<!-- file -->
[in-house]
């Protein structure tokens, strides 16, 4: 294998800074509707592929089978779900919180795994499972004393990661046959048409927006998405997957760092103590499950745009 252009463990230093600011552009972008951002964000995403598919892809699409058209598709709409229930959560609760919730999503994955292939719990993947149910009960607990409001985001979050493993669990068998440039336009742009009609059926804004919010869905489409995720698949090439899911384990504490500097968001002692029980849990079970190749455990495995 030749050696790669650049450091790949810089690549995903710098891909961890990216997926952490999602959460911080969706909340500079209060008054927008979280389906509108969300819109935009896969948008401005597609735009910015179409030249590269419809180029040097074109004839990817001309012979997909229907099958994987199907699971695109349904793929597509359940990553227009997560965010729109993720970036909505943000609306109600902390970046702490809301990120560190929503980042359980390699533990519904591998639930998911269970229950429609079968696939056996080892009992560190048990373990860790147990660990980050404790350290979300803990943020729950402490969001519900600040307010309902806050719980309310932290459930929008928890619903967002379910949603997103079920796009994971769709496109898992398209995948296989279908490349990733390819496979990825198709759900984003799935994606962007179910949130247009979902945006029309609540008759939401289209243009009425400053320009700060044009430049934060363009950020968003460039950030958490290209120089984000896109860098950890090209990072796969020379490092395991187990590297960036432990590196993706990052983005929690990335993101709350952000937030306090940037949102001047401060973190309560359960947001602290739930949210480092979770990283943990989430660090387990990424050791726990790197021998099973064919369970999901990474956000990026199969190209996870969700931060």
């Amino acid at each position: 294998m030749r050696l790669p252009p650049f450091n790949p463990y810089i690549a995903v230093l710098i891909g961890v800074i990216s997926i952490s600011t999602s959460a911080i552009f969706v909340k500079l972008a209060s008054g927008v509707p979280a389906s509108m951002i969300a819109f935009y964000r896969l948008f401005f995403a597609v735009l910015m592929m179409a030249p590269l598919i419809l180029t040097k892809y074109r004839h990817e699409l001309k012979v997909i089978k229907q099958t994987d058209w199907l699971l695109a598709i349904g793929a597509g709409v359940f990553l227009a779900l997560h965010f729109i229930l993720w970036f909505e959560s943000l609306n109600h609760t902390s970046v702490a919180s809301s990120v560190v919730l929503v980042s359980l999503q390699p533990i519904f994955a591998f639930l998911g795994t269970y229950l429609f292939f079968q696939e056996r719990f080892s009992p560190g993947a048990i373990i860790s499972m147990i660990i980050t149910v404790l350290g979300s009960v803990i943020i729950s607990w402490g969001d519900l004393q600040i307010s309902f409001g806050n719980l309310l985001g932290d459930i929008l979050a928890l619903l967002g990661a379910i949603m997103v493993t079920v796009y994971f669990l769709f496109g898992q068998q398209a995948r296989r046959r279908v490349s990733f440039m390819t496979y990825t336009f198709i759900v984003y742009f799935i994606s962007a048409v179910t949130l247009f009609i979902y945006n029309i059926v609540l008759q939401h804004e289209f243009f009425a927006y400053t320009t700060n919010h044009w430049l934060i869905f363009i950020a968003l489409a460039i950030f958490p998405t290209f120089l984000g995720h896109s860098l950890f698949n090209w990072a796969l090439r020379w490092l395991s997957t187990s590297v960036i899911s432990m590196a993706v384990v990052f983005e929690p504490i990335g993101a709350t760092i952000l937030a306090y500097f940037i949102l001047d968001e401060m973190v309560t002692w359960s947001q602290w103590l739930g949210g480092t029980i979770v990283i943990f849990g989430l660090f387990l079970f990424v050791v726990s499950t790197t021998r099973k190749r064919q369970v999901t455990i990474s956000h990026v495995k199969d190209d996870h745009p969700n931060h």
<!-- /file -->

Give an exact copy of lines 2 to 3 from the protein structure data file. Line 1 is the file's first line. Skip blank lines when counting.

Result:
């Protein structure tokens, strides 16, 4: 294998800074509707592929089978779900919180795994499972004393990661046959048409927006998405997957760092103590499950745009 252009463990230093600011552009972008951002964000995403598919892809699409058209598709709409229930959560609760919730999503994955292939719990993947149910009960607990409001985001979050493993669990068998440039336009742009009609059926804004919010869905489409995720698949090439899911384990504490500097968001002692029980849990079970190749455990495995 030749050696790669650049450091790949810089690549995903710098891909961890990216997926952490999602959460911080969706909340500079209060008054927008979280389906509108969300819109935009896969948008401005597609735009910015179409030249590269419809180029040097074109004839990817001309012979997909229907099958994987199907699971695109349904793929597509359940990553227009997560965010729109993720970036909505943000609306109600902390970046702490809301990120560190929503980042359980390699533990519904591998639930998911269970229950429609079968696939056996080892009992560190048990373990860790147990660990980050404790350290979300803990943020729950402490969001519900600040307010309902806050719980309310932290459930929008928890619903967002379910949603997103079920796009994971769709496109898992398209995948296989279908490349990733390819496979990825198709759900984003799935994606962007179910949130247009979902945006029309609540008759939401289209243009009425400053320009700060044009430049934060363009950020968003460039950030958490290209120089984000896109860098950890090209990072796969020379490092395991187990590297960036432990590196993706990052983005929690990335993101709350952000937030306090940037949102001047401060973190309560359960947001602290739930949210480092979770990283943990989430660090387990990424050791726990790197021998099973064919369970999901990474956000990026199969190209996870969700931060």
């Amino acid at each position: 294998m030749r050696l790669p252009p650049f450091n790949p463990y810089i690549a995903v230093l710098i891909g961890v800074i990216s997926i952490s600011t999602s959460a911080i552009f969706v909340k500079l972008a209060s008054g927008v509707p979280a389906s509108m951002i969300a819109f935009y964000r896969l948008f401005f995403a597609v735009l910015m592929m179409a030249p590269l598919i419809l180029t040097k892809y074109r004839h990817e699409l001309k012979v997909i089978k229907q099958t994987d058209w199907l699971l695109a598709i349904g793929a597509g709409v359940f990553l227009a779900l997560h965010f729109i229930l993720w970036f909505e959560s943000l609306n109600h609760t902390s970046v702490a919180s809301s990120v560190v919730l929503v980042s359980l999503q390699p533990i519904f994955a591998f639930l998911g795994t269970y229950l429609f292939f079968q696939e056996r719990f080892s009992p560190g993947a048990i373990i860790s499972m147990i660990i980050t149910v404790l350290g979300s009960v803990i943020i729950s607990w402490g969001d519900l004393q600040i307010s309902f409001g806050n719980l309310l985001g932290d459930i929008l979050a928890l619903l967002g990661a379910i949603m997103v493993t079920v796009y994971f669990l769709f496109g898992q068998q398209a995948r296989r046959r279908v490349s990733f440039m390819t496979y990825t336009f198709i759900v984003y742009f799935i994606s962007a048409v179910t949130l247009f009609i979902y945006n029309i059926v609540l008759q939401h804004e289209f243009f009425a927006y400053t320009t700060n919010h044009w430049l934060i869905f363009i950020a968003l489409a460039i950030f958490p998405t290209f120089l984000g995720h896109s860098l950890f698949n090209w990072a796969l090439r020379w490092l395991s997957t187990s590297v960036i899911s432990m590196a993706v384990v990052f983005e929690p504490i990335g993101a709350t760092i952000l937030a306090y500097f940037i949102l001047d968001e401060m973190v309560t002692w359960s947001q602290w103590l739930g949210g480092t029980i979770v990283i943990f849990g989430l660090f387990l079970f990424v050791v726990s499950t790197t021998r099973k190749r064919q369970v999901t455990i990474s956000h990026v495995k199969d190209d996870h745009p969700n931060h």